Last weekend it was the Chinese New Year. I realise you probably won’t be looking for craft ideas to do with that now (seeing as it’s over) but we had a lot of fun and most of the fun really came from finding something we could theme activities around.
I knew I wanted to make a lantern but wasn’t sure how we could decorate it to fit with the theme, so I typed ‘Chinese new year’ into Google and found lots of interesting information. On the BBC Schools – Festivals and Events website I found out that “red symbolises fire which will scare away evil spirits, so people dress head to foot in new red clothing”. If I’d been a bit more organised I would have dressed R in red that morning, but never mind. I got all the red pens, crayons and pencils out and R got scribbling on a piece of white A4 paper. When she had had enough of that, I folded it in half, and cut vertical lines from the folded side, about 1.5 cm apart, stopping about 3 cm from the edge of the paper. I then unfolded it and taped the edges together. R seemed pretty happy with her lantern (though she refused to have her picture taken with it, perhaps she thought I’d done a shoddy job of the cutting and didn’t want it attributed to her).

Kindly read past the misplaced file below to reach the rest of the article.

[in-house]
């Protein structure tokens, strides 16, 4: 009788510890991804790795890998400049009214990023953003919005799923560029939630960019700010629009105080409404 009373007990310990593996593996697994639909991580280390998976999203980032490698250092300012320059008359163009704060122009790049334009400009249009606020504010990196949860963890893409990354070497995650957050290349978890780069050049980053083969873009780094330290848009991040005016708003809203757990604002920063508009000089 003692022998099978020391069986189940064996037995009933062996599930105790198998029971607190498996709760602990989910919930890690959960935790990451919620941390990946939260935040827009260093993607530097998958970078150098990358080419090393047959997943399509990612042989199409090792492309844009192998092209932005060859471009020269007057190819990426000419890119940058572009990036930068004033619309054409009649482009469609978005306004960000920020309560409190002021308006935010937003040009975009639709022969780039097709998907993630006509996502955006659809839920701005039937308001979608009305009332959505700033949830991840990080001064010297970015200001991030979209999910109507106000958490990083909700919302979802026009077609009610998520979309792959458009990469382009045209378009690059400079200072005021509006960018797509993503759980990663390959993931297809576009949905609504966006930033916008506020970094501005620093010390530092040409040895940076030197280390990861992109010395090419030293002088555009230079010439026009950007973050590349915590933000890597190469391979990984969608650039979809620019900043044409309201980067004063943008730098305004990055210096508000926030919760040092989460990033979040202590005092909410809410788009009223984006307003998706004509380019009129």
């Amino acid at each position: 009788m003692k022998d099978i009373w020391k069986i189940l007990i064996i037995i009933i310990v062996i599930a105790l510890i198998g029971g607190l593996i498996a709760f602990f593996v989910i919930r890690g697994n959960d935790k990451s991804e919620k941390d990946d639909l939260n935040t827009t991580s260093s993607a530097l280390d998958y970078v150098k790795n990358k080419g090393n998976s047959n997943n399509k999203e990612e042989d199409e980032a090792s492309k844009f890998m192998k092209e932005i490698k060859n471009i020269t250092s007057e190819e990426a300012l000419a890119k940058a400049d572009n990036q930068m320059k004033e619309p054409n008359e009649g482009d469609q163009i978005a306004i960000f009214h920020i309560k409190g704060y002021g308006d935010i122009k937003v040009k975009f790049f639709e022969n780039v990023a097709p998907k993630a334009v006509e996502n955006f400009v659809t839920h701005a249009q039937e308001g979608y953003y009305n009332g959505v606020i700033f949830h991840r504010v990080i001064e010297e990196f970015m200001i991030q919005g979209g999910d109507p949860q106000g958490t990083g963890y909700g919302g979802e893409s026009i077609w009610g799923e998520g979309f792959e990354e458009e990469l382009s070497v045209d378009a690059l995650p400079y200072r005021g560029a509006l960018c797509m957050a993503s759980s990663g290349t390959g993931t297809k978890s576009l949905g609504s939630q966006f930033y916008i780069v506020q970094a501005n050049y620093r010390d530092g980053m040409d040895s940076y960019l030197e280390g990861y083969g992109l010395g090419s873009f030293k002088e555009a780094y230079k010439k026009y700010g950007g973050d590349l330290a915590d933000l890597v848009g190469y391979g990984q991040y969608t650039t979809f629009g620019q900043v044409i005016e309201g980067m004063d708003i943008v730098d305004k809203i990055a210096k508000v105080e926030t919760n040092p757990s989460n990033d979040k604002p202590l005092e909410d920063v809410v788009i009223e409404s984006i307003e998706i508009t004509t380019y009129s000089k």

While we were doing that, we listened to some Chinese music. I’ve got a music degree, but I’m ashamed to say I don’t know all that much about non-Western music. I searched on Spotify for ‘Chinese New Year’ and it threw up a few interesting pieces.
As it’s the beginning of the Year of the Snake, we also tried to draw some snakes – I drew some wiggly lines and got R to copy them. She liked this and shouted ‘wiggle wiggle’ at the same time, so I can highly recommend wiggly snakes.
After we’d made our lantern we watched some dragon dances on YouTube – that was really fun – and also watched some fireworks from around the world. I then stepped into the realm of über-pretentious mummy, and we watched a video teaching us how to say ‘hello’, and some other basic phrases, in Mandarin Chinese.
Again, I rather wished I’d been a bit more organised as it would have been great to have some Chinese food for R to try too. It was fun to do this though, and I think we will try and do it for major festivals from different cultures – I’m not sure what to look at next, so if anyone has any ideas do let me know. I’d like us both to learn more about other cultures, and doing activities around a theme has a lot of mileage in it too, I think.
Oh, and – Gung Hay Fat Choy! (Well, we had to have some Cantonese too. Or I would be a very bad pretentious mummy.)